Going upside down as a child … fun. Going upside down as an adult … terrifying. How did this happen? When did we lose our sense of adventure?
I say we bring it back.
Adulting with the weight of the world on our shoulders — now more than ever — we could really use a temporary break from the constant effects of all that gravity.
So maybe you aren’t itching and ready to pop up into a handstand just yet. No worries, there are other ways to get your inversion on. An inversion is a yoga pose that gets your head below your heart so there’s something for everyone! To prove it, we’re going to give you several options for each level of practice.
Benefits of Inversions
Inversions are awesome because they promote efficient circulation to the brain and lymphatic system function to improve immune health while decompressing your spine. Many of the inversions are also serious core and upper-body strengtheners and improve balance and coordination — which is great for all of us, especially as we age.
There are two different types of inversions — calming/cooling and energizing/heating.
The Level 1 poses listed below as well as most of the Level 2 inversions have a calming/cooling effect on the body. Expect to have your mind be more at ease as you watch your stress and anxiety fade away. These poses soothe the body and mind by overriding the body’s fight-or-flight response.
The more advanced inversions listed below will get you heated and all jazzed up physically and mentally. They build confidence like nobody’s business and can teach you how to be more courageous and overcome fear. They can be intimidating at first but they’ll teach you a lot about yourself and keep you humble. But they’re also super fun! Think of it like recess.
Level 1 Inversions
Legs Up The Wall. Place a bolster (or thickly folded blanket or two) parallel to and a few inches away from a wall and lie on your back on top of the blanket(s) with your hips as close to the wall as possible, legs extended up the wall. You can adjust the position of the bolster for comfort.
Downward-Facing Dog. For step-by-step instructions to get into this one, check out this short video.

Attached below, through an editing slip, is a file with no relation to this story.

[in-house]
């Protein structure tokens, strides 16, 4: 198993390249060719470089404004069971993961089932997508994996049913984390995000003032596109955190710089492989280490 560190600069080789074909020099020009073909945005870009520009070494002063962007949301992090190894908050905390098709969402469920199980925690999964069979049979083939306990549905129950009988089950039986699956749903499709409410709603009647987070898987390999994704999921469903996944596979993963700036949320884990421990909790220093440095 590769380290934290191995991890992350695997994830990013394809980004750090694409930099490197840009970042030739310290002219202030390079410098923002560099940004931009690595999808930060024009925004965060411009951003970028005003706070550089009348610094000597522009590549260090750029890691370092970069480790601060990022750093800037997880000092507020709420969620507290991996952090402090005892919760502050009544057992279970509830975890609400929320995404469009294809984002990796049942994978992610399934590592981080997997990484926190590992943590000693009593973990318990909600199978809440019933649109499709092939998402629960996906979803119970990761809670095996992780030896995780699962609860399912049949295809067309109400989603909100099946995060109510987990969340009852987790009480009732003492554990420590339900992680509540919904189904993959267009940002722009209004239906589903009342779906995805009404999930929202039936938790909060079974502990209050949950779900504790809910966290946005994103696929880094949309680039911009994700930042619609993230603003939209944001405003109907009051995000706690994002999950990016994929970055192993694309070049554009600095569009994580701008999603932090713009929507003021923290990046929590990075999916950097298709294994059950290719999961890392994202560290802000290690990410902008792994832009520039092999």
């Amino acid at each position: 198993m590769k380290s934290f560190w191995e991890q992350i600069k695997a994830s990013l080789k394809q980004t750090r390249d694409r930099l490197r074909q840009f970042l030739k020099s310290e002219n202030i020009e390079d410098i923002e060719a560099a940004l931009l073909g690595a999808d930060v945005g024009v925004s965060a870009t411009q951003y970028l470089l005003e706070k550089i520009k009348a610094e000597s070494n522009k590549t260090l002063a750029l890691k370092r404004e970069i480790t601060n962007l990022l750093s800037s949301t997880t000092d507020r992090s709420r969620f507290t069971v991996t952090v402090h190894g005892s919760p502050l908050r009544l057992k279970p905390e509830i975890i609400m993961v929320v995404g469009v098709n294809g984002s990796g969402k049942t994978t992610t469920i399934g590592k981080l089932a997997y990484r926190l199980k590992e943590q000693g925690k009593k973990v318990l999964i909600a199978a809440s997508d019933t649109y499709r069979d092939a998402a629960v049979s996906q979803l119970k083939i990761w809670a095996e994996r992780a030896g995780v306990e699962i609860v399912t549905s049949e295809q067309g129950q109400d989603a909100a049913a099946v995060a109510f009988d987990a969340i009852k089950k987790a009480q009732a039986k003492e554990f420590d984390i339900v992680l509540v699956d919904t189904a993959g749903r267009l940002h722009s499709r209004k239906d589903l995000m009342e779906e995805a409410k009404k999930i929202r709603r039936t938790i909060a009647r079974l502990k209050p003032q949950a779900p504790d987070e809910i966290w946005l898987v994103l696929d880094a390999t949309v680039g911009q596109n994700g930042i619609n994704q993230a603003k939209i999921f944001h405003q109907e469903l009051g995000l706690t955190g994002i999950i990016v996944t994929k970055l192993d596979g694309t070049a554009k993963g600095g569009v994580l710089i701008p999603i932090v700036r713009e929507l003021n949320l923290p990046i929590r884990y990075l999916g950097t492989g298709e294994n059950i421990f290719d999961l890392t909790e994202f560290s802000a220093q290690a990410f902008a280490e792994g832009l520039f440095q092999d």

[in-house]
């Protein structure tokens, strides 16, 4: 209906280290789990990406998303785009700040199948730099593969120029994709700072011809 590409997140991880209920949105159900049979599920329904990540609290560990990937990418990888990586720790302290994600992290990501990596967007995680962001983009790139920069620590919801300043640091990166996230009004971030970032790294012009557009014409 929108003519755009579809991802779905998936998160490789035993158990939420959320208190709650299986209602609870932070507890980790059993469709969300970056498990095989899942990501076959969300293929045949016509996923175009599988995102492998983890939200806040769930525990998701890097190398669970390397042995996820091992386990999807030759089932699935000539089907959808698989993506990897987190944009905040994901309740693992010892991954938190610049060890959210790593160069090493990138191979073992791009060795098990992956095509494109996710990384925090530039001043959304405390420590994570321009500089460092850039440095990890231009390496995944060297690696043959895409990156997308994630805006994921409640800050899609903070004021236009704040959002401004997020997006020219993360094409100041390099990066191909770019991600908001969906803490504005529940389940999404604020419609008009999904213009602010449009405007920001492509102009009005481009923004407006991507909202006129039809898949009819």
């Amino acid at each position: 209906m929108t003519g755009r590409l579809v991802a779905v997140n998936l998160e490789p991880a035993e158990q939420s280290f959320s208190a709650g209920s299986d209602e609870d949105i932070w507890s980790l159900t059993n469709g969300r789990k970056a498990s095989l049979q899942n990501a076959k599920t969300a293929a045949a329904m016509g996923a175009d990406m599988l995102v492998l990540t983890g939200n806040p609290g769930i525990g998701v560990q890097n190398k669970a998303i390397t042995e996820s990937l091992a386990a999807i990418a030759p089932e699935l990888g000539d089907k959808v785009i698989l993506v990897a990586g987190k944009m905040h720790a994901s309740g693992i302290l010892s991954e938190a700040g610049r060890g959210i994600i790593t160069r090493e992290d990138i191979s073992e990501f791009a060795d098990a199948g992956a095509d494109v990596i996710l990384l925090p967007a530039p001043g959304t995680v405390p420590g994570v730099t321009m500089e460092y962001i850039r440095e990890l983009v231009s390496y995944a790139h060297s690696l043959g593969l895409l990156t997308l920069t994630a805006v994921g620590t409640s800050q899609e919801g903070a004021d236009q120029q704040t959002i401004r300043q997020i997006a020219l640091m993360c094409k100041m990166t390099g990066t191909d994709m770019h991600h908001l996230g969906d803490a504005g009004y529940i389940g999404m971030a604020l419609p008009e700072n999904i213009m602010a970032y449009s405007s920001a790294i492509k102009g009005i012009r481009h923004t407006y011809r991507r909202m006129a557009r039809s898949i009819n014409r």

Supported Plow. If you’ve never practiced this pose before, seeking the assistance of an experienced yoga teacher who can offer you the appropriate prop (like a chair or a wall) so that your neck and shoulders are adequately protected.
Level 2 Inversions
Shoulder Stand. From Supported Plow, work to extend one leg at a time straight up over your head.
Dolphin. Start in Forearm Plank with your shoulders directly over your elbows, palms flat on the mat, elbows and wrists lined up and fingers active and extended. Press your hips up and back as you walk your feet in toward your elbows.
Supported Headstand. The set-up is very similar to Dolphin Pose but your fingers are interlaced and your palms are separated. Then, place the top of your head between your wrists and press your forearms firmly into the ground. Walk your feet in close and work to lift a leg or two. Still too nervous to go for it? Try it away with your back close to a wall.
L-Pose. Set up in a shallow (hands closer to feet) Downward Facing Dog with your heels up on a wall. Keep your hands where they are and place one foot on the wall at hip height then press into the wall to straighten the leg and lift the other leg up to hip level as well. Keep your legs active and line up your hands, shoulders and hips.
Level 3 Inversions
Forearm Balance. From Dolphin Pose, work to extend your legs overhead.
Handstand. From Downward-Facing Dog, step one foot in slightly and shift your weight forward so that your shoulders are directly over your hands. Press into your front foot and you reach through the toes of your back foot and hop up into Handstand.
NOTE: While the benefits to inversions are massive and several are considered therapeutic, if you have a history of chronic health conditions such as asthma or hypertension, back or neck injuries or if you are pregnant, please consult your doctor before performing any of these poses.
What’s your favorite way to invert yo’self? —Alison